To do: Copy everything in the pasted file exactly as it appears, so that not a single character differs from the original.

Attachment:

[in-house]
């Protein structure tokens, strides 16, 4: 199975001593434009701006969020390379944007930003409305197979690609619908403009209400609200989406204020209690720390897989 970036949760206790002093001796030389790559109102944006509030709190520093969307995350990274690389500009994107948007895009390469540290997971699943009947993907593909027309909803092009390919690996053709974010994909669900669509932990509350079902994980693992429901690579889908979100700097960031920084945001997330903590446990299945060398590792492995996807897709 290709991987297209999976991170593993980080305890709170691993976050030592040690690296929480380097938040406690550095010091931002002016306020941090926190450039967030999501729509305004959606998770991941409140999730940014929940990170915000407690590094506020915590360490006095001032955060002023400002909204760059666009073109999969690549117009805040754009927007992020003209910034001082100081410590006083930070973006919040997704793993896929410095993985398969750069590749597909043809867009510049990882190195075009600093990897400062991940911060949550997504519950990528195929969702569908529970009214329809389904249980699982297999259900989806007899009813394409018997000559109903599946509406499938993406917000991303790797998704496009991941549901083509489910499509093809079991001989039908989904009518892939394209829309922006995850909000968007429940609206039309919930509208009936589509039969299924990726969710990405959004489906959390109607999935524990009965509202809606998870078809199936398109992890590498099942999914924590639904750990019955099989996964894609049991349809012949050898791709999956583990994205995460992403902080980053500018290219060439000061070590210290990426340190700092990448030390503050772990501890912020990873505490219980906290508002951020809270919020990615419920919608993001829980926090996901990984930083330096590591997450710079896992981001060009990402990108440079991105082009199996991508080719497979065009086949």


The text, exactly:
[in-house]
């Protein structure tokens, strides 16, 4: 199975001593434009701006969020390379944007930003409305197979690609619908403009209400609200989406204020209690720390897989 970036949760206790002093001796030389790559109102944006509030709190520093969307995350990274690389500009994107948007895009390469540290997971699943009947993907593909027309909803092009390919690996053709974010994909669900669509932990509350079902994980693992429901690579889908979100700097960031920084945001997330903590446990299945060398590792492995996807897709 290709991987297209999976991170593993980080305890709170691993976050030592040690690296929480380097938040406690550095010091931002002016306020941090926190450039967030999501729509305004959606998770991941409140999730940014929940990170915000407690590094506020915590360490006095001032955060002023400002909204760059666009073109999969690549117009805040754009927007992020003209910034001082100081410590006083930070973006919040997704793993896929410095993985398969750069590749597909043809867009510049990882190195075009600093990897400062991940911060949550997504519950990528195929969702569908529970009214329809389904249980699982297999259900989806007899009813394409018997000559109903599946509406499938993406917000991303790797998704496009991941549901083509489910499509093809079991001989039908989904009518892939394209829309922006995850909000968007429940609206039309919930509208009936589509039969299924990726969710990405959004489906959390109607999935524990009965509202809606998870078809199936398109992890590498099942999914924590639904750990019955099989996964894609049991349809012949050898791709999956583990994205995460992403902080980053500018290219060439000061070590210290990426340190700092990448030390503050772990501890912020990873505490219980906290508002951020809270919020990615419920919608993001829980926090996901990984930083330096590591997450710079896992981001060009990402990108440079991105082009199996991508080719497979065009086949």